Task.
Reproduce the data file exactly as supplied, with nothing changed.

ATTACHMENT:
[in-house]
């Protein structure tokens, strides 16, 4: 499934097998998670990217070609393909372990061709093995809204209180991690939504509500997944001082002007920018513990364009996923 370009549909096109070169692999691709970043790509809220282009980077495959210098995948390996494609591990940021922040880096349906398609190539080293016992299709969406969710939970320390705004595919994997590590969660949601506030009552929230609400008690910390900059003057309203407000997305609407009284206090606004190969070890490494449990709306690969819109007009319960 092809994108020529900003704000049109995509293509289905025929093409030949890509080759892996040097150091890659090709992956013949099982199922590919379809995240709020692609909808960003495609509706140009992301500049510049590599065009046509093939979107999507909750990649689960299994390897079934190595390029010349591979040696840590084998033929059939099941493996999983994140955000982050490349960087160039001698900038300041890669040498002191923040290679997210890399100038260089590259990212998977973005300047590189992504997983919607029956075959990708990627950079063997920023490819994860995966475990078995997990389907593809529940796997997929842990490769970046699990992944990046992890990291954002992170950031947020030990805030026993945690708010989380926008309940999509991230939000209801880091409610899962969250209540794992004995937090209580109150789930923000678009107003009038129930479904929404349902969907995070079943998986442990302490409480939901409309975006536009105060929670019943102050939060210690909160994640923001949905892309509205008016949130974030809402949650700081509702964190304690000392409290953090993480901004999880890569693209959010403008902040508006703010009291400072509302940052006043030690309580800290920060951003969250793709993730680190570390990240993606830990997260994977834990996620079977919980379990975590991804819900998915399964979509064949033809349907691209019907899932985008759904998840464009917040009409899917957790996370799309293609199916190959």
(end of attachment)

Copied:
[in-house]
């Protein structure tokens, strides 16, 4: 499934097998998670990217070609393909372990061709093995809204209180991690939504509500997944001082002007920018513990364009996923 370009549909096109070169692999691709970043790509809220282009980077495959210098995948390996494609591990940021922040880096349906398609190539080293016992299709969406969710939970320390705004595919994997590590969660949601506030009552929230609400008690910390900059003057309203407000997305609407009284206090606004190969070890490494449990709306690969819109007009319960 092809994108020529900003704000049109995509293509289905025929093409030949890509080759892996040097150091890659090709992956013949099982199922590919379809995240709020692609909808960003495609509706140009992301500049510049590599065009046509093939979107999507909750990649689960299994390897079934190595390029010349591979040696840590084998033929059939099941493996999983994140955000982050490349960087160039001698900038300041890669040498002191923040290679997210890399100038260089590259990212998977973005300047590189992504997983919607029956075959990708990627950079063997920023490819994860995966475990078995997990389907593809529940796997997929842990490769970046699990992944990046992890990291954002992170950031947020030990805030026993945690708010989380926008309940999509991230939000209801880091409610899962969250209540794992004995937090209580109150789930923000678009107003009038129930479904929404349902969907995070079943998986442990302490409480939901409309975006536009105060929670019943102050939060210690909160994640923001949905892309509205008016949130974030809402949650700081509702964190304690000392409290953090993480901004999880890569693209959010403008902040508006703010009291400072509302940052006043030690309580800290920060951003969250793709993730680190570390990240993606830990997260994977834990996620079977919980379990975590991804819900998915399964979509064949033809349907691209019907899932985008759904998840464009917040009409899917957790996370799309293609199916190959």